I was just surprised, just now, tonight to hear a small pack of coyote with something cornered just a few houses away here in Cabot, Arkansas. I didn't take time to ponder it because my first thought was of Black Jack, my Manx. He spends most nights out hunting mice and moles either across the street in a vacant lot, or across the fence over in BrierWood. Tonight I think he was on the menu himself.

When I went out the front door and started calling him the coyote stopped their excited yip yipping and broke off to the North West. Jack came running from that direction. His fur wasn't wet or any other sign of mauling so he was probably safely holed up under a neighbors tool shed.

Having a family of fat raccoons, and random possums come up to the back deck to steal pet food didn't surprise me. They're opportunists and not very shy or afraid. The coyote though usually give houses a wide berth unless it's deep into winter and most game is holed up and hard to find. They have to be hungry and desperate. The wetlands and headwaters of Bayou Des Arc and Cypress Bayou should have plenty of game.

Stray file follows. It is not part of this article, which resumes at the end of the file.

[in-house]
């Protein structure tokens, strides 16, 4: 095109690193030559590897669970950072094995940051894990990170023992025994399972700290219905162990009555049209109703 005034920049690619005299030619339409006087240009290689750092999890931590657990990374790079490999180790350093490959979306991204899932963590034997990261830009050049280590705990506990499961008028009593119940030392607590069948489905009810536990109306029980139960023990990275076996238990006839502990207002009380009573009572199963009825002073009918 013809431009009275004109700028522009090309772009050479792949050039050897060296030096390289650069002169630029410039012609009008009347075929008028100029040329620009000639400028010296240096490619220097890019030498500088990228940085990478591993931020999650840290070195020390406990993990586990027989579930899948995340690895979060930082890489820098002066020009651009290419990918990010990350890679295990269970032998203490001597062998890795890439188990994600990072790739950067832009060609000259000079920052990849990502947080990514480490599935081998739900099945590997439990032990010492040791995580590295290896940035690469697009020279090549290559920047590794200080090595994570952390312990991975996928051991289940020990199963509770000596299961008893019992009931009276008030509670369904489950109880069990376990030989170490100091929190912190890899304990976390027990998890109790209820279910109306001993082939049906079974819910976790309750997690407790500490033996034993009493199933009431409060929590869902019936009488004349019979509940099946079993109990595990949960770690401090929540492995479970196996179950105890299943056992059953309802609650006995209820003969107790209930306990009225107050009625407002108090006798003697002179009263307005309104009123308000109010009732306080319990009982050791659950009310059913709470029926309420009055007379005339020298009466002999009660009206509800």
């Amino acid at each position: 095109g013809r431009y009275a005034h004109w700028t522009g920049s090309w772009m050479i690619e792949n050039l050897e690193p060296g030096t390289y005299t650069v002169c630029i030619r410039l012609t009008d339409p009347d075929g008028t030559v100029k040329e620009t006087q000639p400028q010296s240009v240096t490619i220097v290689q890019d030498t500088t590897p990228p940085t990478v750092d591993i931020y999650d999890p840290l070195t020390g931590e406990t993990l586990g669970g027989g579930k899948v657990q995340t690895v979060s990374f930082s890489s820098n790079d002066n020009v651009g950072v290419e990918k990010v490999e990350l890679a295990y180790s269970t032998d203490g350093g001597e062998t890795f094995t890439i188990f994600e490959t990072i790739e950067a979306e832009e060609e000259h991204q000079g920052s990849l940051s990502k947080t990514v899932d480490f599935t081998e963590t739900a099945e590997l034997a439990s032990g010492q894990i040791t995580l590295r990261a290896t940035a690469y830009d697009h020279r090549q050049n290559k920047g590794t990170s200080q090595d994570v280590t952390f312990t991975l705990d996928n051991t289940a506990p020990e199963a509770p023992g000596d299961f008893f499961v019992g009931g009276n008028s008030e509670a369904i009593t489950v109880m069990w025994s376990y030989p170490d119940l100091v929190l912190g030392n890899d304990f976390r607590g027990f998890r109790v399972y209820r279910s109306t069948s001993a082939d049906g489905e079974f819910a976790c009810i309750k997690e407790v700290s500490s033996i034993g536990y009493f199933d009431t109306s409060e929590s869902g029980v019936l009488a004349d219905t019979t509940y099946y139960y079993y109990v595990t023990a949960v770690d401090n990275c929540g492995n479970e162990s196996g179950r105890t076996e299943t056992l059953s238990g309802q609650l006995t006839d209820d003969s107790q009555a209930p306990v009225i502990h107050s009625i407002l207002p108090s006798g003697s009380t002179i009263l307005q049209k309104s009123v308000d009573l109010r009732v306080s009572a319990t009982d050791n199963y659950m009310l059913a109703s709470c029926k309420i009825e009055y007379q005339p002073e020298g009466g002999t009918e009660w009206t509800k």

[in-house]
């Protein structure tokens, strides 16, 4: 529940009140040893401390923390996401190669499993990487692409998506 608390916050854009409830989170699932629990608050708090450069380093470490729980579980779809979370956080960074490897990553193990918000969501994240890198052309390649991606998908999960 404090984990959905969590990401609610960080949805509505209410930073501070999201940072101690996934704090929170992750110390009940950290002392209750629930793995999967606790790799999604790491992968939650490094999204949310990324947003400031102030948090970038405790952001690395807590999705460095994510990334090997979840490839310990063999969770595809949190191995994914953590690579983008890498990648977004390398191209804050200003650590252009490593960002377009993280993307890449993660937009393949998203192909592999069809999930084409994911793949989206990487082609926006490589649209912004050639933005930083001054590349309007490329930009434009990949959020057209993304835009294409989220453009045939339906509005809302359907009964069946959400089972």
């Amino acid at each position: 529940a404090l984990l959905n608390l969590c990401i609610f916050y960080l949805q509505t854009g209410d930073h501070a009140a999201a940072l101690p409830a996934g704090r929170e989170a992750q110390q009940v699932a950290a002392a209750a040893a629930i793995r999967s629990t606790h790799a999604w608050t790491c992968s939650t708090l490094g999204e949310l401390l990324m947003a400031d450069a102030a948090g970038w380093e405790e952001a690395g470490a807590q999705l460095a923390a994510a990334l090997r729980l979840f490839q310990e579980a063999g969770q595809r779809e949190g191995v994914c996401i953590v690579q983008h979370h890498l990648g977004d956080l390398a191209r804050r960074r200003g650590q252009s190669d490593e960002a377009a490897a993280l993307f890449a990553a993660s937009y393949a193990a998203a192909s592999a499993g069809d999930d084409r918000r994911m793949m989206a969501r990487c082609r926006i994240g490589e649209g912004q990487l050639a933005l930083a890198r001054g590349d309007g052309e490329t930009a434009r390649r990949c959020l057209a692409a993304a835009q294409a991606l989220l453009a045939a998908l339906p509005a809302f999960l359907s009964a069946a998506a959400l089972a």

As many dogs chained or penned outside as there are around here you'd think they would raise hell and keep the wildlife at bay. I suspect that the dogs know they wouldn't have a chance against a pack of coyote chained up that way though. None were barking at the coyote. They probably didn't want to give their positions away. When I call for Jack to come in they usually bark. They didn't tonight.

In Scott County we've listened while a pack cornered and took down some unlucky dog. At first the dog barks and growls mean and threatening trying to fight back. They're usually bigger than the coyote and could take on two or three in a direct fight. The technique is about numbers though, and coordination. It don't take the pack long to change the dogs tune to pitiful yelps and squeals. The silence afterward us eerie.

The coyote pack hunts just like the orca and wolves to bring down prey larger than themselves. Circling and feinting in to draw the prey's attention while others strike from the back and sides. Hitting and veering quickly away. Turning to confront the one drawing a little blood just lets a different pair or trio close in. They go for tendons and veins to immobilize the prey.